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1) 'biang' Well, the first one that came to my mind is 'biang', as in 'biang biang mian' - which a quick Wikipedia search shows has 58 strokes. This is still in some use (and I've seen it in restaurants), if that means anything to you. It is not, however, found in dictionaries. 2) 'zhe' Sadly however, biang doesn't have the most strokes (although I ...


3

Wubihua input method. You can find this on older chinese phones hardware keys, or with a software keyboard on smartphones. It consists of just 5 buttons, each representing a basic stroke type. You tap them in the order of writing and suggestions of the most likely character come up. My personal favourite is multiling keyboard on Android. I have no idea how ...


3

The Unicode standard put one character into one code point, but the character can be written differently in simplified Chinese, traditional Chinese, Japanese or Korean(oh, they don't use characters now, only Hangul). From the Unicode website, you can download a list of all characters, with their origin local standard and shape. A example for character "直" is ...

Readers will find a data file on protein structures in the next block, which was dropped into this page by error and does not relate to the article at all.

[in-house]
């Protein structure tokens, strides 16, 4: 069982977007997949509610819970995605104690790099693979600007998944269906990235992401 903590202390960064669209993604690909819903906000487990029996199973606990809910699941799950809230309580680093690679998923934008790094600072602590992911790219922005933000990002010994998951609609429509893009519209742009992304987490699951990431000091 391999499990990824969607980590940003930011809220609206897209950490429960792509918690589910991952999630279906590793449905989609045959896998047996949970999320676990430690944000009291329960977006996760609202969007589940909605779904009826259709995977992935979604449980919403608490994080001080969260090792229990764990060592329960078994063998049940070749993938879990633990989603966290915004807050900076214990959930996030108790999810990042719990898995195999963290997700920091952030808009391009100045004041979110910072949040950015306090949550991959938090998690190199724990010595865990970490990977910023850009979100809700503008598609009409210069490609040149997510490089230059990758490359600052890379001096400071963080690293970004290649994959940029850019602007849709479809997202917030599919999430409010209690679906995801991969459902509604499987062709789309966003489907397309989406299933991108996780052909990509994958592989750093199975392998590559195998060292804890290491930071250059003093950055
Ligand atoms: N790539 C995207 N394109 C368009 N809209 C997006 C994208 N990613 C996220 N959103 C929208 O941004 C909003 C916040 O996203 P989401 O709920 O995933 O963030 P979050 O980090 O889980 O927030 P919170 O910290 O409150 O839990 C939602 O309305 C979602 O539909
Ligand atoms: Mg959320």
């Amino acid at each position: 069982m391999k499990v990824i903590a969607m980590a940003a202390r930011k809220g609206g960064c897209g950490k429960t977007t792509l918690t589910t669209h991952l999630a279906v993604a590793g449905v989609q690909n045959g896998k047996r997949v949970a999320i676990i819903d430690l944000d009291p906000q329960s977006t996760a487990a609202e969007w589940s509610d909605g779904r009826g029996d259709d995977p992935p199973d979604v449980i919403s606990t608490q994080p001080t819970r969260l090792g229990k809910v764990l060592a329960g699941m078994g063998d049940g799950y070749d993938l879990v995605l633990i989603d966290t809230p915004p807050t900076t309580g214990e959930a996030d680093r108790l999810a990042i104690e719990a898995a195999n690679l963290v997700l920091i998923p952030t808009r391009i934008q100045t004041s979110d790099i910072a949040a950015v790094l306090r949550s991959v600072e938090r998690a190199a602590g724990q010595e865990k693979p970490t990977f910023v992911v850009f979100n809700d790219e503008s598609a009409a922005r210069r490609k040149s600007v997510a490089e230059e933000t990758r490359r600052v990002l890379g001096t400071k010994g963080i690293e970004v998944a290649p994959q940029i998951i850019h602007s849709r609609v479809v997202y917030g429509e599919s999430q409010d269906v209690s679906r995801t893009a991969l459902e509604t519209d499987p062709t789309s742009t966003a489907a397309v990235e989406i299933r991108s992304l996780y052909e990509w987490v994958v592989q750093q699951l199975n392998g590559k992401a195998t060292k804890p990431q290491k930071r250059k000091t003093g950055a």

2

Characters in the first image are the same(same meaning, same pronunciation). They are variants(we call them 异体字,异:different, 体 body, form, 字: character) of the same character, however, Japan and China select different form as standard form. On the computer, using the proper fonts will solve this problem. Read this wiki article to find more such variants. ...



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